The median age of death remained consistently 10 years lower for Black and Hispanic males in comparison to White males, underscoring a critical area for further attention.
A new study investigating recorded hemophilia-related death (rHD) rates in the US revealed an overall improvement in rates among males across all racial and ethnic groups. However, disparities persisted, with higher rates observed in Black males when compared with White males.1
With advancements in medical care and treatments, the life expectancy of individuals with hemophilia has significantly improved over the years but the extent to which these improvements have been equitable across different racial and ethnic groups warrants further research, according to the study “Racial and ethnic differences in reported hemophilia death rates in the United States”.
In the cohort study, rHDs were analyzed using the US National Vital Statistics' 1999–2020 Multiple Cause-of-Death data. Investigators defined rHD as having a hemophilia A (D66) or B (D67) ICD-10 code in the death certificate, whether it was underlying or multiple causes of death.
From 1999-2020 records investigators identified 3115 males with a hemophilia-related death. Data showed approximately 76.1% of deaths occurred in White men (n = 2370), 13.3% in Black men (n = 413), 7.4% in Hispanic men (n = 233), 2.2% in Asian men (n = 69), and 0.9% in American Indian/Alaska Native men (n = 28). Missing race and ethnicity data were identified in 2 cases.
Age-adjusted rHD rates were compared with age-adjusted rate ratios (aRR) resulting in an rHD rate of 0.98 per 1 million men. Rates decreased between 1999 and 2020 by 46% in White individuals, 44% in Black individuals (aRR, 0.56; 95% CI, 0.43-0.74), and 42% in Hispanic individuals (aRR, 0.58; 95% CI, 0.39-0.88).
During the 21-year study period, the research revealed a significant decline in age-adjusted rates of rHD, and the overall age-adjusted rHD rate reduced by nearly half, decreasing from 1.37 per 1 million males in 1999-2004 to 0.76 per 1 million males in 2015-2020, encompassing all race and ethnic groups.
However, the results also brought to light persistent disparities in these rates across races. Statistically significant differences were observed, with Black males experiencing a 30% higher average rate (aRR, 1.30; 95% CI, 1.16-1.46) compared with White males throughout the study period. Conversely, Hispanic (aRR, 0.67; 95% CI, 0.57-0.78) and Asian males (aRR, 0.50; 95% CI 0.39-0.64) demonstrated lower rates compared with their White counterparts.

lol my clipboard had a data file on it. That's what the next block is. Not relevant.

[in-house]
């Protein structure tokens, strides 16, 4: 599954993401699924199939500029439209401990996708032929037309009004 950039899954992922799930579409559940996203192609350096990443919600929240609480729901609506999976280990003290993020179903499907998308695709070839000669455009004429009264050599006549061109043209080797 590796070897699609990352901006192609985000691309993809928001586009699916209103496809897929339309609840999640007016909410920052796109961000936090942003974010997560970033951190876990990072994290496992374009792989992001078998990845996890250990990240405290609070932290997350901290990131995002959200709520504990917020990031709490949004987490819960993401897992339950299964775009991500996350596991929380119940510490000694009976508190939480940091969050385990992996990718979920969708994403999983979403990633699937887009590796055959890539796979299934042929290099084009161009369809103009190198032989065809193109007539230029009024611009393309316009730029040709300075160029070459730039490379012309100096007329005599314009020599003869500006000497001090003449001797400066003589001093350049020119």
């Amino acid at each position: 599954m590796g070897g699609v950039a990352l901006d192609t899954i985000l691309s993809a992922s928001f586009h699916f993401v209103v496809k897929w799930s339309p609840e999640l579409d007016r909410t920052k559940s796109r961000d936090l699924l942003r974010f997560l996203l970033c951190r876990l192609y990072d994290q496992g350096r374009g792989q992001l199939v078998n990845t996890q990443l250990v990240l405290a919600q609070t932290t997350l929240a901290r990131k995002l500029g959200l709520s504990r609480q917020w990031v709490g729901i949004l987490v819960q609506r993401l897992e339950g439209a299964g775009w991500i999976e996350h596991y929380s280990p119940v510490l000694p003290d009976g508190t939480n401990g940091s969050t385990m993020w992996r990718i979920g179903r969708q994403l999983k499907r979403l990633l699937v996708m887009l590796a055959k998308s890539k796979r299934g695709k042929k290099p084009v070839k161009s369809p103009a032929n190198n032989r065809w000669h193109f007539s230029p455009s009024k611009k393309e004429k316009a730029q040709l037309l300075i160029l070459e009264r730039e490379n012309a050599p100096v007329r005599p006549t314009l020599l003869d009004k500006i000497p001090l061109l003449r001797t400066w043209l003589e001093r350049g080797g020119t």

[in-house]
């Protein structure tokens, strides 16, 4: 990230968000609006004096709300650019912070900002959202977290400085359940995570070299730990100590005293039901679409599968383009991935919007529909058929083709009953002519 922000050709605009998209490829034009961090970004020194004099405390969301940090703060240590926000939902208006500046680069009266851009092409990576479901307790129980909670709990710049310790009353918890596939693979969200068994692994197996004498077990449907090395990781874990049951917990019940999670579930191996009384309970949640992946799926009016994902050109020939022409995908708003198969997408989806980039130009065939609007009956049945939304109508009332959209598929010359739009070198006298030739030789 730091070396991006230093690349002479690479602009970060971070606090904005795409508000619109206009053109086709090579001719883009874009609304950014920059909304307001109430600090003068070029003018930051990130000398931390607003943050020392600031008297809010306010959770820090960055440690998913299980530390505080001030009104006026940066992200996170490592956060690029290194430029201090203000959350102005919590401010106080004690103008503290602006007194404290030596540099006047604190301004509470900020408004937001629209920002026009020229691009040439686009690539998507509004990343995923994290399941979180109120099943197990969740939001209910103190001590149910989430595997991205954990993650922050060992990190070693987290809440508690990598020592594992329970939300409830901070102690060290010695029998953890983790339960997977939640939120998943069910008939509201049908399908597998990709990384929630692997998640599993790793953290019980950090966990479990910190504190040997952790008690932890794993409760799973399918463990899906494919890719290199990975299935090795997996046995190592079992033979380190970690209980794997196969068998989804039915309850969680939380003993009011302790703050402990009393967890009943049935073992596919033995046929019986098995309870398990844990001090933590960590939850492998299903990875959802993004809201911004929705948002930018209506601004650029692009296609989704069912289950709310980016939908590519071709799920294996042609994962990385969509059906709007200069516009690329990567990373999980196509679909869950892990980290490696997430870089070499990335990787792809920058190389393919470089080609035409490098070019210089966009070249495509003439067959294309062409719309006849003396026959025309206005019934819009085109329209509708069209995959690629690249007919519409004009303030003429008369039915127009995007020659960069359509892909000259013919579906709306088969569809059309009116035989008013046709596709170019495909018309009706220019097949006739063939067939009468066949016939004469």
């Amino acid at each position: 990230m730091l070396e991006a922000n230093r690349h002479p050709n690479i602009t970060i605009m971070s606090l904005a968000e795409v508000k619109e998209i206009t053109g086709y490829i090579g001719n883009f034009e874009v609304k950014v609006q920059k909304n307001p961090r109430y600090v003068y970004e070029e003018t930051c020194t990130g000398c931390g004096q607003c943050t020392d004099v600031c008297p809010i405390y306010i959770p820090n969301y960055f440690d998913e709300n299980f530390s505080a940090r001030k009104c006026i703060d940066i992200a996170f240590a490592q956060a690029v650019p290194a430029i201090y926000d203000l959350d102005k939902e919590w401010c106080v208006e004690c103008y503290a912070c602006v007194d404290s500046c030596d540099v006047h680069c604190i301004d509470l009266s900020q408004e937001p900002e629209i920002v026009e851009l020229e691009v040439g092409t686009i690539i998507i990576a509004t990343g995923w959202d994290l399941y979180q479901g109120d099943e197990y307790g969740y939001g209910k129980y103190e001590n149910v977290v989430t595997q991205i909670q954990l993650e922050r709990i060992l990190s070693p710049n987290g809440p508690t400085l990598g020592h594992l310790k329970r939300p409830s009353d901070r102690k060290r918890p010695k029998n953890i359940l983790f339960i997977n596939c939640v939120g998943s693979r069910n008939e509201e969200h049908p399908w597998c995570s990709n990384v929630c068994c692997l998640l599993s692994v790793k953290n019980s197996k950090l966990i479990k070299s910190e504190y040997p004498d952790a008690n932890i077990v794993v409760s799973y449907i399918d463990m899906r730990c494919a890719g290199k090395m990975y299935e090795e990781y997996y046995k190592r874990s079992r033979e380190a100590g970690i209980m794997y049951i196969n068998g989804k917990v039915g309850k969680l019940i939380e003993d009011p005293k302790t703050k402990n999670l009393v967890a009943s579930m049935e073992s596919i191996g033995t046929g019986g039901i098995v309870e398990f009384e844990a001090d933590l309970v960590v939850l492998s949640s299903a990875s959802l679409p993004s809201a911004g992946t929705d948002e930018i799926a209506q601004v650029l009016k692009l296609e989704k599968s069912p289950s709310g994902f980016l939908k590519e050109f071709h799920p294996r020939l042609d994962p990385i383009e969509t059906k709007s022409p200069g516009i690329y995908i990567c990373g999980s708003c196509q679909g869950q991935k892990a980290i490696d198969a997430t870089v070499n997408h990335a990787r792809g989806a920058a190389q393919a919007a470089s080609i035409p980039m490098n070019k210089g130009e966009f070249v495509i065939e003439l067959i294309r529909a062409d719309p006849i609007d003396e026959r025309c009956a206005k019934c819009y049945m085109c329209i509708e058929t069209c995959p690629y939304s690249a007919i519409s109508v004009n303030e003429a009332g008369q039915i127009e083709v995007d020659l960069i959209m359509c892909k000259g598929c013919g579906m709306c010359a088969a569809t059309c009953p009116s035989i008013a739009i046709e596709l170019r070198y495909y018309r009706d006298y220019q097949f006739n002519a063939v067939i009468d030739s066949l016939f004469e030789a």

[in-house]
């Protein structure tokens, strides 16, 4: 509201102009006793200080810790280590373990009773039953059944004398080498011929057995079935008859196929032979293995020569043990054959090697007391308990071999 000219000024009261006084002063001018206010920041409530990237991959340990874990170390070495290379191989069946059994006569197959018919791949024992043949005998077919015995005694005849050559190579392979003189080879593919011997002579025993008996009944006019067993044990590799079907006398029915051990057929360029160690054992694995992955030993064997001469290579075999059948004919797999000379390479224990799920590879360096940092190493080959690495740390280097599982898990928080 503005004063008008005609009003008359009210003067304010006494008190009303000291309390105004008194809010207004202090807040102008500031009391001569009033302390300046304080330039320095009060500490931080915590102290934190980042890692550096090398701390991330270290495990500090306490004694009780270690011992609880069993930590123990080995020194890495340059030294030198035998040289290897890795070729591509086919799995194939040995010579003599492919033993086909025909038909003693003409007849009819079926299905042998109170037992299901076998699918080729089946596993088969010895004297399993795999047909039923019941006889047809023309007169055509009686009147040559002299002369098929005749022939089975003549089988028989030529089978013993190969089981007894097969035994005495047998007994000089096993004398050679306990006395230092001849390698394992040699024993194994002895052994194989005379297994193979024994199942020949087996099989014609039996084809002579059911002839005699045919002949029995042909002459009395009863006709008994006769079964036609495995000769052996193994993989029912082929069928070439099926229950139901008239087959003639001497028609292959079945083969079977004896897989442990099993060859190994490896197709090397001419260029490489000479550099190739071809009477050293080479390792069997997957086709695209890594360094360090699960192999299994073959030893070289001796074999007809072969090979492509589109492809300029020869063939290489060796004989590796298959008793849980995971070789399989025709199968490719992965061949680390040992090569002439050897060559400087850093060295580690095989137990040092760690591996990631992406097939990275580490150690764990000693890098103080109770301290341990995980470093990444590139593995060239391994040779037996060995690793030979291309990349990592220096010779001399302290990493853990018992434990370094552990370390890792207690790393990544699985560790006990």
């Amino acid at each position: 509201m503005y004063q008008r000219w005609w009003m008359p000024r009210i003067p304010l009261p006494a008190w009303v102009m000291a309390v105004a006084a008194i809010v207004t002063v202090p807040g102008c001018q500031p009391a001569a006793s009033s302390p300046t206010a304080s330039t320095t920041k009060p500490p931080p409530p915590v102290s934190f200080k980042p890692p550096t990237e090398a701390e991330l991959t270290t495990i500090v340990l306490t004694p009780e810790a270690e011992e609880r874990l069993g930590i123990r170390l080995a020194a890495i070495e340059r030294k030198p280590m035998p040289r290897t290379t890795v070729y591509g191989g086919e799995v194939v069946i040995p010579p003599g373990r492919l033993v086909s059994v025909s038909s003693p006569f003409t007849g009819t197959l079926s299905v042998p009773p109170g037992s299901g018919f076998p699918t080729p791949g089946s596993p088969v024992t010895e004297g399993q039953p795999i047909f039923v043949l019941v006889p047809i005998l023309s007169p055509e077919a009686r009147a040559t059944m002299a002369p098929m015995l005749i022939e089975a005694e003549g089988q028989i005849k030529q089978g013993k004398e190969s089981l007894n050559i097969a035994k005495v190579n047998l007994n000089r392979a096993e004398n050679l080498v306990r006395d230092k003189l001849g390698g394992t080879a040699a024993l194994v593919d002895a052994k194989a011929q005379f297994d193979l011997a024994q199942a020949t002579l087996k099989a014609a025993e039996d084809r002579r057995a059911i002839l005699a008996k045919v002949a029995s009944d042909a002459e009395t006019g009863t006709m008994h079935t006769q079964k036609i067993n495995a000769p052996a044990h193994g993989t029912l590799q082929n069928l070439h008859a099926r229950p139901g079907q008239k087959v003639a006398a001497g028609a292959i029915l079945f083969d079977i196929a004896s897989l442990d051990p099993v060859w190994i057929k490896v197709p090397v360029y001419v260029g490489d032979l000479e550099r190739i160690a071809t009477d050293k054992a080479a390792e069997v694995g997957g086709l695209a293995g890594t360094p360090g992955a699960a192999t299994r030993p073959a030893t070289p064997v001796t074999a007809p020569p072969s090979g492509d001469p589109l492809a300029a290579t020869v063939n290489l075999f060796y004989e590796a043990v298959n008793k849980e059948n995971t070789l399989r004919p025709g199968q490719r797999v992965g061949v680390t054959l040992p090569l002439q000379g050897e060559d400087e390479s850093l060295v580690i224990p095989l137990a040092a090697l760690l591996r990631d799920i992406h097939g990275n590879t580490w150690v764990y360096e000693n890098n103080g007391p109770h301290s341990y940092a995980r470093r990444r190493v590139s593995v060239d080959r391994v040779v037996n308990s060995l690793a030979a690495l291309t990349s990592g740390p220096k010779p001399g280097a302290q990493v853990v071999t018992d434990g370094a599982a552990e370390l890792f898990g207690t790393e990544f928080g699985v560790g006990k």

A notable shift was seen in the median age at rHD over the study period. From 1999 to 2009, the median age at death stood at 54.5 years and rose by 11 years to 65.5 years during the period of 2010 to 2020. This increase in the median age at rHD was consistent across all racial and ethnic groups examined in the study.
Despite this improvement, the data exhibited a concerning disparity evident in the most recent period (2010–2020), where Hispanic and Black individuals still experienced a median age at rHD of 56 years, falling behind their White counterparts who had a median age of 68 years. This disparity highlights a significant gap in the average age of death between White males and individuals from Black and Hispanic backgrounds.
The average age of death for Black males in the 2010–2020 period, at 56 years, closely resembled the average age observed in White males a decade earlier, during the period of 1999–2009 (56.5 years). Investigators noted throughout the entire study duration, the median age of death remained consistently 10 years lower for Black and Hispanic males in comparison to White males, underscoring a critical area for further attention and targeted interventions to enhance health outcomes for individuals with hemophilia from diverse racial and ethnic backgrounds.
While no association has yet been identified, the study speculated this disparity could be impacted by that seen among black individuals with HIV. According to a previous study evaluating the general population with HIV, when compared with White individuals, Black individuals had reduced rates of HIV management and were less likely to be treated with antiretroviral drugs that suppress HIV replication.2
“Our observation that Black men had a lower median age at death and that HIV continues to be a leading cause of death among Black males with hemophilia listed in their death certificate in both earlier and recent years could signal ongoing survival disparities among Black people with hemophilia and an HIV infection,” investigators wrote.1
1. Fedewa, SA, Payne, AB, Tran, D, Cafuir, L, Antun, A, Kempton, CL. Racial and ethnic differences in reported haemophilia death rates in the United States. Haemophilia. 2023; 1-9. doi:10.1111/hae.14859
2. Crepaz N, Dong X, Wang X, Hernandez AL, Hall HI.Racial and ethnic disparities in sustained viral suppression and transmission risk potential among persons receiving HIV care — United States, 2014. MMWR Morb Mortal Wkly Rep. 2018;67:113–118. doi:10.15585/mmwr.mm6704a2